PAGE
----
“The road to hell is paved with good intentions” wrote Dr Samuel Johnson, although he wasn’t the first to use such a phrase as some literary experts suggest the shrewd observation derives from a 12th century French proverb. Regardless of the true source of the saying, its underlying message is as true now as it was the best part of a millennium ago.
So if venerable chroniclers of the human condition ‘got it’ as many as 900 years ago, how is it that the US government and other major western powers keep making the same errors when it comes to foreign policy decisions, mistakes that are being repeated right now in the decision to unequivocally back the Free Syrian Army and the recently formed Syrian National Council as the only legitimate entities in Syria, in response to the horrific attacks on his own people by President Bashar al- Assad’s forces?
The US gave massive financial and logistical support to the Islamist Mujahedin militia in their fight against Soviet forces in Afghanistan back in the Reagan era of the 1980’s, but it came back to haunt them as the fanatical fighters first saw off the Soviets– with the help of masses of US-made military hardware that remained in their hands after that conflict – before turning their attention to expanding their mission of the Islamification of the western world by establishing a series of jihadist groups, amongst whom Al Qaeda and its destruction of the Twin Towers in New York on 9/11 was the horrific seminal moment – so far.
The same fighters also became embroiled in the atrocities and genocide of the awful Balkan conflict of the 1990’s before branching out right around the globe into a network of terror groups striking everywhere from London to Bali, from Madrid to Mumbai.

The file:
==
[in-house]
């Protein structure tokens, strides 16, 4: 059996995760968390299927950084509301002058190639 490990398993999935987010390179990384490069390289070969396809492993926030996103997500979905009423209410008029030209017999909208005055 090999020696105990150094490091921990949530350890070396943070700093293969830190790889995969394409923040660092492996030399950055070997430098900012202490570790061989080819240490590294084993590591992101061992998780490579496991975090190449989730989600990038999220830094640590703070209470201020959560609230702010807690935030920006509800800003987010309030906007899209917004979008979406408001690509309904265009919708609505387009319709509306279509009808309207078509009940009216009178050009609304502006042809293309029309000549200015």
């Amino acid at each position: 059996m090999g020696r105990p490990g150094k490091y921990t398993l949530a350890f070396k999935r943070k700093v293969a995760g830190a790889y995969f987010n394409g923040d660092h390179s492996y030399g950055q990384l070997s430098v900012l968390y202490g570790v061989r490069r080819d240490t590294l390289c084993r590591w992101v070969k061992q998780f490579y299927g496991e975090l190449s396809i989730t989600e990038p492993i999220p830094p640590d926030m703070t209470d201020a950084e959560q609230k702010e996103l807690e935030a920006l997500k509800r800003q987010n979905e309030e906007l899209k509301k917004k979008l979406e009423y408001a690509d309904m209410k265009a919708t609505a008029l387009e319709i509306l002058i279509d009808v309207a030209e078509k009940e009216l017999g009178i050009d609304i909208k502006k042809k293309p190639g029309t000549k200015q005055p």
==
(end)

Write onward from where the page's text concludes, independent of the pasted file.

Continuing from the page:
Only last year President Obama was quick to withdraw his support for Hosni Mubarak in Egypt, a move that precipitated the downfall of a regime that, while falling a very long way short of being fair and democratic, at least brought stability to the region and secured peace with Israel. Obama’s open support for the push for ‘democracy’ in Egypt saw the idealistic secular youth of the country mown down in Tahrir Square before the regime fell, bringing in elections that in the eyes of many alarmed observers on the ground in Africa’s most populous Arab nation, simply invited the victory of the Muslim Brotherhood.
The Muslim Brotherhood achieved a significant PR victory in priming international media organizations with information and statements that suggested they represented a moderate face of Islam. But just a cursory glance at either their websites or material distributed amongst their millions of followers linked by thousands of mosques across Egypt and much further afield, would have revealed to even the most optimistic of observers that a sinister agenda of Islamification of the country underpinned the Brotherhood’s raison d’être.
The US continues to support the shaky Egyptian leadership – a hierarchy rife with Holocaust deniers – and only last week began delivering F16’s and masses of other hardware into the hands of today’s beaming hosts of none other than Iranian President Ahmedinejad. We’ve already seen how quickly the worm can turn in this region, so it does not seem unreasonable to question the wisdom of that particular US decision at this juncture.